An increasing number of condo communities have an excess of parking space.
Transportation Tomorrow Survey, an annual reporting of how we travel throughout the region, offers insights used to guide long-term planning for transportation. This same information can be helpful to condo communities.
The 2016 survey offers insights to vehicle ownership helping to explain the excess of parking spaces in many high-rise condo buildings. In Toronto 28 percent of households do not have a vehicle, increasing to 55 percent in the downtown area. In the Yonge St. and Finch Ave. area 19 percent of households don’t own a car. In Markham the comparable figure is 4 percent.
Even in the suburbs and outside the city owning a vehicle is less necessary. Wider streets and traffic lanes, and boulevards, make it easier for bicyclists and pedestrians to navigate existing roadways. Creating wider sidewalks and bicycle lanes is easier to support since it can be done without taking space from automobiles.
Bike paths make it easy to get downtown from east and west along the Lakeshore and Martin Goodman Trail, and the growing network of bicycle lanes throughout the downtown core, taking not much longer than relying on a car – faster in rush hour.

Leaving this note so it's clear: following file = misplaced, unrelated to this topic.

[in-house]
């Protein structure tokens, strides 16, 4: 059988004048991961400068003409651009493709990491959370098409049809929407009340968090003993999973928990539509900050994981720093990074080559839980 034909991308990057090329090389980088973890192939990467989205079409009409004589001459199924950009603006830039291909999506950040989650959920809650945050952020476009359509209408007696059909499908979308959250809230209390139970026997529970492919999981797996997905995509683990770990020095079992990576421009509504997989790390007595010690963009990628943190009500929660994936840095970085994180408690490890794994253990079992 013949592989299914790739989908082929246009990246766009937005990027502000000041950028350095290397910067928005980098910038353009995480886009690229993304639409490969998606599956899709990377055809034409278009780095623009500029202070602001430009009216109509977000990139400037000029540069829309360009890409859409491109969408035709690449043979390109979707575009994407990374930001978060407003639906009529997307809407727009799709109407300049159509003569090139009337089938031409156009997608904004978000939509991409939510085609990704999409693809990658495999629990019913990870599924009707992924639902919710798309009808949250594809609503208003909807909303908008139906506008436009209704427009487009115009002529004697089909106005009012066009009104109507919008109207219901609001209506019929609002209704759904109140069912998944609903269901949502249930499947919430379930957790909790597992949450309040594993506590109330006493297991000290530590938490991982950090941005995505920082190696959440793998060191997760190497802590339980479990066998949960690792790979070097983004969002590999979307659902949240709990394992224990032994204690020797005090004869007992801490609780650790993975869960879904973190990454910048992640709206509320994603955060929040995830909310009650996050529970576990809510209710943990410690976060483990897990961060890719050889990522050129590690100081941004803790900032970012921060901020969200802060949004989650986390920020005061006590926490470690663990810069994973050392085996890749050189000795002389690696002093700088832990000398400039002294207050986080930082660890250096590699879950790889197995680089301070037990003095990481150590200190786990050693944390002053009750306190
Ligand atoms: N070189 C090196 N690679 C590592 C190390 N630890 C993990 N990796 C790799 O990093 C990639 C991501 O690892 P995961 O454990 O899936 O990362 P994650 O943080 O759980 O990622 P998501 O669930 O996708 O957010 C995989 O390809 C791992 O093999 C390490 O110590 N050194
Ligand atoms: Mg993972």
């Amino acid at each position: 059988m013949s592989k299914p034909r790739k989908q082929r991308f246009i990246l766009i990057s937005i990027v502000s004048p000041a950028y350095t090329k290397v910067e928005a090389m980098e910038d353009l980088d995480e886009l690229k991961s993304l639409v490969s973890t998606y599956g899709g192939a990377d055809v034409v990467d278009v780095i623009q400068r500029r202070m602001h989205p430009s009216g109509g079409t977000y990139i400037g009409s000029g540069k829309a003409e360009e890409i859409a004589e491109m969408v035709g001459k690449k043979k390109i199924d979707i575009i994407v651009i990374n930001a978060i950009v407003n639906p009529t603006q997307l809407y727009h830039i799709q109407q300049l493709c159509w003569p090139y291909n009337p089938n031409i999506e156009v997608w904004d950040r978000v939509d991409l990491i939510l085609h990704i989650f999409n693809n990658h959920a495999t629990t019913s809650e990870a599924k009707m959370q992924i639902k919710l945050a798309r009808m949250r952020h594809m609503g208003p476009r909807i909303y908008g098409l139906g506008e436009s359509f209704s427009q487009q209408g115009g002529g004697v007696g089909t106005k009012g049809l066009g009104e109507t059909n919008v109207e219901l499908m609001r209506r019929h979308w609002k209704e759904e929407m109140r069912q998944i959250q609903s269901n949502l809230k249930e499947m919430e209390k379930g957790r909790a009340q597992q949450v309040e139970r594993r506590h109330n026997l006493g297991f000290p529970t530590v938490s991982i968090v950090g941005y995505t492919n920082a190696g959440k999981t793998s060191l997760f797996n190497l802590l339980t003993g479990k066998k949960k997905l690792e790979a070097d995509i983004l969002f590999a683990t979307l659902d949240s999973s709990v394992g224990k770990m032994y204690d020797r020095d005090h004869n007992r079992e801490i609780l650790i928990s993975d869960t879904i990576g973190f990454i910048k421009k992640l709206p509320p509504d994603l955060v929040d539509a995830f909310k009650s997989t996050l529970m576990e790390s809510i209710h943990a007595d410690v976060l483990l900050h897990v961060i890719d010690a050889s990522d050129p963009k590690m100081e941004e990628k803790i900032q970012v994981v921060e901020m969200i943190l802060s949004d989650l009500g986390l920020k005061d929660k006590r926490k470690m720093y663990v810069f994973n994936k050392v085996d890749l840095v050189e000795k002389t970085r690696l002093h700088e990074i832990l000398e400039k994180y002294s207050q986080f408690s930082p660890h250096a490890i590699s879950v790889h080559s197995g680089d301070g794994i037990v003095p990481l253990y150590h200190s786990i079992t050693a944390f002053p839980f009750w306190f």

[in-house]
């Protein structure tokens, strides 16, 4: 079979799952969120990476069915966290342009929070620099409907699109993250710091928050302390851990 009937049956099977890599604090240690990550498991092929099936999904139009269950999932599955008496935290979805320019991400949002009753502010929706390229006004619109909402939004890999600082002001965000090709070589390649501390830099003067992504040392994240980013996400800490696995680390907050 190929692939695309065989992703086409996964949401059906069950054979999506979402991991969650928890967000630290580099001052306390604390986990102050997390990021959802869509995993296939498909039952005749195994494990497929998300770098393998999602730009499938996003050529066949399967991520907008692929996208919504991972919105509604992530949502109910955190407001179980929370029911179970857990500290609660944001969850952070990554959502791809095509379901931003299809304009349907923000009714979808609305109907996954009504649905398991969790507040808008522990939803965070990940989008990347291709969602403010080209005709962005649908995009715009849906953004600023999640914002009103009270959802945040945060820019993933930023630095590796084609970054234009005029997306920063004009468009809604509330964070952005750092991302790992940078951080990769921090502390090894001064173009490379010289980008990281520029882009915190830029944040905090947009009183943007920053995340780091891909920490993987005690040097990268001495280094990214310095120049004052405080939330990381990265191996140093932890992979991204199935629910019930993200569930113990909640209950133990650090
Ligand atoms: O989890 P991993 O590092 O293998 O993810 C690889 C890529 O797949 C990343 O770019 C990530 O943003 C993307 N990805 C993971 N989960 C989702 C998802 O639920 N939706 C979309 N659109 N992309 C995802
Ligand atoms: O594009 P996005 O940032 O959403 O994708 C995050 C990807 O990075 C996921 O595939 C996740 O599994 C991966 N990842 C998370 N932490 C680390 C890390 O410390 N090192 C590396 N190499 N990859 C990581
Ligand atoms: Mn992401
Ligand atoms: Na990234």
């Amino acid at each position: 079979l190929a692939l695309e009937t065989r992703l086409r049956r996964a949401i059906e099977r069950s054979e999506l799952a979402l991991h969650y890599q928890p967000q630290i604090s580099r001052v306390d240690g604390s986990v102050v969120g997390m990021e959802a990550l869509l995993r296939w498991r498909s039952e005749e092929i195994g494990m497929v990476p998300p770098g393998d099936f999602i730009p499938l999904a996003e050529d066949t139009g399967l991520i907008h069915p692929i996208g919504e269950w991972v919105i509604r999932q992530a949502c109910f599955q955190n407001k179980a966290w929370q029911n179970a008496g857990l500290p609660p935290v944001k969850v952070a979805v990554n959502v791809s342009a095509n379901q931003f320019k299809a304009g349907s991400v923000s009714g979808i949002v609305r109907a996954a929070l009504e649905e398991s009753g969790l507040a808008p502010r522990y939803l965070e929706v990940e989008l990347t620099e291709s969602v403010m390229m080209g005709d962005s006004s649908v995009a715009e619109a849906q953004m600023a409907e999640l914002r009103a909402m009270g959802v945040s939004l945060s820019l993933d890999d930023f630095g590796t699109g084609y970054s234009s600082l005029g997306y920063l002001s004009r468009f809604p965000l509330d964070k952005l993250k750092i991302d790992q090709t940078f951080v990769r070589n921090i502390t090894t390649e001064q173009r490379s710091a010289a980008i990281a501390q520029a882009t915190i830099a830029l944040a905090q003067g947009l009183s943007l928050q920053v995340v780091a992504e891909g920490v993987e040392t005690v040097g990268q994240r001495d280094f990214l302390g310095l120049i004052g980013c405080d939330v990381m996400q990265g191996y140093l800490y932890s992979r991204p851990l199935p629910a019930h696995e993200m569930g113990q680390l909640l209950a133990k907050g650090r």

Public transit is convenient and economical. Uber and car sharing services are popular. All are more economical than owning, maintaining and insuring an automobile. The growing array of electrically powered devices ranging from scooters and bicycles to chairs and skateboards make it easy to travel short and longer distances.
Increasingly, people in Toronto and GTA are finding fewer reasons to own an automobile. For those who continue to own an automobile it has become easier to find parking. Should this trend continue condo communities with excess parking facilities may want to consider other uses for their excess parking space.